All creativity begins with the moment of conception.
That little piece of kindling that gets the fire going. That initial source of inspiration that takes on a life of its own. That single note from which the entire symphony grows. That single spark of life that signals an idea’s movement value, almost screaming to us, something wants to be built here.
And so, in this blog series, I’m going to be deconstructing my favorite moments of conception from popular movies. Each post will contain a video clip from a different film, along with a series of lessons we can learn from the characters.
Today’s clip comes from the drown tank scene from Divergent:
If one and one makes two, you failed. Wherever we land, whether it’s a new job or a new city or a new industry, we’re greeted with a list of rules. And there’s this myth that if we check all those boxes, we will get ahead. Of course, that’s just the story perpetuated by the institutional agenda to keep us scared, stupid and dreamless. Those who seek to keep our thinking as small as possible. The reality is, the future belongs to the destroyers of all that has gone before. And so, once we spot the ideas that are too convenient to be killed, once we let the curious part of ourselves take a risk and pay attention to the man behind the curtain, we become the great and powerful ones. Divergents possess that ability. They’re aware of when they’re in a simulation. They’re conscious that what they’re experiencing is not real. And so, they can manipulate or even shut down the system by exercising their independent will. Because it’s all in their head. That’s why the government is trying to wipe them out. Divergents threaten the social order. If that’s not a metaphor for modern society, I don’t know what is. Critics can call this movie another clone of the post apocalyptic teenage dystopian fiction factory, but I experienced it as mythic, archetypal and allegorical. What would you do if you saw yourself as being in control instead of controlled?
No great band ever wasted any time complaining. Divergent is a story about stoic characters. People who don’t do a lot of complaining. People who aren’t dependent on externals for equilibrium. People focused on strengthening the mind, body and soul so it can flourish in any environment. Because they recognize that all situations unfold regardless of how they feel about them. And so, nothing can shut them off from action. Tris is just now starting to internalize this philosophy. First, she tries yelling. Next, she tries banging against the wall. But then, as the water engulfs her body, she has a realization. The only way out is through. The only way to face her fear of drowning is to swim deeper. So she relaxes into the moment, confronts herself in the reflection, and gives the pain of glass the tiniest tap. And that creates the crack that sets her free. If that’s not a public service announcement for stoicism, I don’t know what is. Pausch, in fact, wrote that complaining doesn’t work as a strategy. That we all have finite time and energy, and any time we spend whining is unlikely to help us achieve our goals or make us happier. Tris reminds us, then, not to complain, because complaining sucks the air out of any new possibilities that may appear in the present moment. Instead, we learn to take the energy we would have used complaining and filter it into action. What are your three biggest time wasters?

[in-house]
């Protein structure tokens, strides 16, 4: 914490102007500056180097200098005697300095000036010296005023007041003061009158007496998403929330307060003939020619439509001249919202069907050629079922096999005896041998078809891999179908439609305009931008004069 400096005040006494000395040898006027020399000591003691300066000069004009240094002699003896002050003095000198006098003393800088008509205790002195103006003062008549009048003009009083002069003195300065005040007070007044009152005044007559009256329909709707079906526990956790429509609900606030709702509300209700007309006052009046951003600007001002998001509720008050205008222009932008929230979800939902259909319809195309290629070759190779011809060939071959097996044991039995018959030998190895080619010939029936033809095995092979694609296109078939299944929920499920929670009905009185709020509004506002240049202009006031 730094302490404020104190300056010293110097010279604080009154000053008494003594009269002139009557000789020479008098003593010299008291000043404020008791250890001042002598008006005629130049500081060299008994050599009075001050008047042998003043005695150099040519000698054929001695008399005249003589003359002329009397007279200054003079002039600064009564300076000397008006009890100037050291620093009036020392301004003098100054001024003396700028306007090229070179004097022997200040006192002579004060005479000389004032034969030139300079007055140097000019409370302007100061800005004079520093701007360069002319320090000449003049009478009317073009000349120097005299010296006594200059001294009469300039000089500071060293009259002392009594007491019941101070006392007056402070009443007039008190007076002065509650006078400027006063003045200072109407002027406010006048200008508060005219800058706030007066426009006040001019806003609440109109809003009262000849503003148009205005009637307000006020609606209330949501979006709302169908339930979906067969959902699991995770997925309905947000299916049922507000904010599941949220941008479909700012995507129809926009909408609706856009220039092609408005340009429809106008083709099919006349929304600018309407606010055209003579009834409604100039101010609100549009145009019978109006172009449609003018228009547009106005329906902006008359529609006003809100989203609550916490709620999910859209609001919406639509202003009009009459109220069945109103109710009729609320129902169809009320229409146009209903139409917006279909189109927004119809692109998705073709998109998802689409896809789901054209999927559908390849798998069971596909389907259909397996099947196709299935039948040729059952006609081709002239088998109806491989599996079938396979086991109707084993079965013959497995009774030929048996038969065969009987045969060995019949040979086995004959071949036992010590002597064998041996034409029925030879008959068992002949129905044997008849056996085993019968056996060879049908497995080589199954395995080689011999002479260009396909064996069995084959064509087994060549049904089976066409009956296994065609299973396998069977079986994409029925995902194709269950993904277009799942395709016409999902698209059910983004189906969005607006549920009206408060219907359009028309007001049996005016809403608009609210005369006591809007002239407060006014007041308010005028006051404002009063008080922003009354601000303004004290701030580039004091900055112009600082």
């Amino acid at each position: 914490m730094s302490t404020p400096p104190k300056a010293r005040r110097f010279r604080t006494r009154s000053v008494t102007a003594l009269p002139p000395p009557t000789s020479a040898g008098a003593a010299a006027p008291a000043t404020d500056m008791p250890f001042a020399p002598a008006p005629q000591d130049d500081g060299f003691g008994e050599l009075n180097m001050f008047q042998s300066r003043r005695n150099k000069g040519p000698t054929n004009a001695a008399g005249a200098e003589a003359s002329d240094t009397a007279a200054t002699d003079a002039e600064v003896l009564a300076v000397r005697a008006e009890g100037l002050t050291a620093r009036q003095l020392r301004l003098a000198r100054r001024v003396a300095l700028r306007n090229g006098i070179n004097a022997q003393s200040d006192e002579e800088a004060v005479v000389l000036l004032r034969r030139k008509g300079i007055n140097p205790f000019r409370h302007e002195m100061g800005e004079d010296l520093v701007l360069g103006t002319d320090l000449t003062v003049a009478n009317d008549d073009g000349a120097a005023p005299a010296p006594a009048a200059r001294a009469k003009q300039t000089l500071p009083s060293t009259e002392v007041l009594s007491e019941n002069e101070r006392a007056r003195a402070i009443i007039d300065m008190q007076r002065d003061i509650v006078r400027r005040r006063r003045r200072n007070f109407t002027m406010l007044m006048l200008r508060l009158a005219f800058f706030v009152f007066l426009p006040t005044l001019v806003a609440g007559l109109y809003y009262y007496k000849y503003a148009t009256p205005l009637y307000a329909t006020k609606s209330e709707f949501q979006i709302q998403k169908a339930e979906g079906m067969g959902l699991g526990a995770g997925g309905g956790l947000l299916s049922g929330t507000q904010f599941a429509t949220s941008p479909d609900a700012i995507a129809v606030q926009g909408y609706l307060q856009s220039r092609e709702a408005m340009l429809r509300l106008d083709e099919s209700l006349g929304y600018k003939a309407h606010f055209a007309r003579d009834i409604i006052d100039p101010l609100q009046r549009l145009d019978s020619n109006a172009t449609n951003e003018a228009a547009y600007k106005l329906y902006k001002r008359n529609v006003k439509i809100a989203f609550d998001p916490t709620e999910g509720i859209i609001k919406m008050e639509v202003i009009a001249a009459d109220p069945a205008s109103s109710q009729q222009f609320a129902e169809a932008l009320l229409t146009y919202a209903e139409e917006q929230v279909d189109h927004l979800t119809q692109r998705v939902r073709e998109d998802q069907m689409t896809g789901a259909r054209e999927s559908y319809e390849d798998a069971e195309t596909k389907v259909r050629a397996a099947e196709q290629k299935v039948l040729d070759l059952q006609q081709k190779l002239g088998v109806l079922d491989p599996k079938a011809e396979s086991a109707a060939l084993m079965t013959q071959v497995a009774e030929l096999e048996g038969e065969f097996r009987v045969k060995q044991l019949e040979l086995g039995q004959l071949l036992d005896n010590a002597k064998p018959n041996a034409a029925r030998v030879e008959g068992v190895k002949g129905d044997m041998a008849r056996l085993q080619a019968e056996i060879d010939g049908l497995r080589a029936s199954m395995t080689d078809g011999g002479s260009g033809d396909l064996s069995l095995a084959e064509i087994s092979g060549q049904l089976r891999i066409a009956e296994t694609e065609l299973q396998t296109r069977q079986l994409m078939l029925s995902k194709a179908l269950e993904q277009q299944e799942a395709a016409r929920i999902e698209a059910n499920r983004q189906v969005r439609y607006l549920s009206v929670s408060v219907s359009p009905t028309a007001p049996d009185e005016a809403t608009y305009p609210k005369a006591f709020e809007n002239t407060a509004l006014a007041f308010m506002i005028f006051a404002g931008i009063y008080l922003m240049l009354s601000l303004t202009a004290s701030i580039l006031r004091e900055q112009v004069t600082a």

Sometimes all we need is an ounce of not alone. This particular tank is merely a simulation. Later in the movie, when the characters are captured and sentenced to death, Tris wakes up sealed inside a real life glass tank that fills up with water. And she knows she can’t tap her way out. But at the last moment, her mother appears, breaks the tank and rescues her. Because she, too, is divergent, and understands the pain of being alienated. I’m reminded of a powerful passage in the book around this very theme. Tris says that to live factionless is not just to live in poverty and discomfort, it is to live divorced from society, separated from the most important thing in life. Community. Because we can’t survive alone, and even if we could, we wouldn’t want to. A touching reminder that life without witness, isn’t. That we’re not built to be singular units. And that we’re never alone in this world unless we want to be. In fact, the things that make us feel most alone have the biggest potential to connect us. It’s simply a matter of finding the right faction. How many centers of belonging do you have in your life?
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